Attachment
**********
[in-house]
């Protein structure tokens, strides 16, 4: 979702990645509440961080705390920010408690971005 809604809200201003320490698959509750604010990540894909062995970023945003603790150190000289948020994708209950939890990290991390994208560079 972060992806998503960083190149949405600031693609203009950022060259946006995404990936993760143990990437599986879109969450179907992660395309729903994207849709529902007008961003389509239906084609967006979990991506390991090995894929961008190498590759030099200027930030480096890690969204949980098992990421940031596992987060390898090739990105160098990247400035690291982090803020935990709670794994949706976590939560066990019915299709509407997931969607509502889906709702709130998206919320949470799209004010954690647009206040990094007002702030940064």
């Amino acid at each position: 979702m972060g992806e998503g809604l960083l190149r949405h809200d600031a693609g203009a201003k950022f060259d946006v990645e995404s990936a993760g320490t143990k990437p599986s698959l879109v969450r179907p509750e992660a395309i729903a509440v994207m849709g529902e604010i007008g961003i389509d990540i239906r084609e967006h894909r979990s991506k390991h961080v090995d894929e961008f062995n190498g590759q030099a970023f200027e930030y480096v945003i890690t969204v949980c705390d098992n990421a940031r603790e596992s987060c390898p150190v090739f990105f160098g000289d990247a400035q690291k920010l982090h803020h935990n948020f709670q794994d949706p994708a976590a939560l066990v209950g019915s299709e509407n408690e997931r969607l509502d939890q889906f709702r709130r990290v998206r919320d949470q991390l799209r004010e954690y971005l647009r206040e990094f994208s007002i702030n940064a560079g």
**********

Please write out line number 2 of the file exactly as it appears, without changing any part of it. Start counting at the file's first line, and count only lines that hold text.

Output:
């Protein structure tokens, strides 16, 4: 979702990645509440961080705390920010408690971005 809604809200201003320490698959509750604010990540894909062995970023945003603790150190000289948020994708209950939890990290991390994208560079 972060992806998503960083190149949405600031693609203009950022060259946006995404990936993760143990990437599986879109969450179907992660395309729903994207849709529902007008961003389509239906084609967006979990991506390991090995894929961008190498590759030099200027930030480096890690969204949980098992990421940031596992987060390898090739990105160098990247400035690291982090803020935990709670794994949706976590939560066990019915299709509407997931969607509502889906709702709130998206919320949470799209004010954690647009206040990094007002702030940064």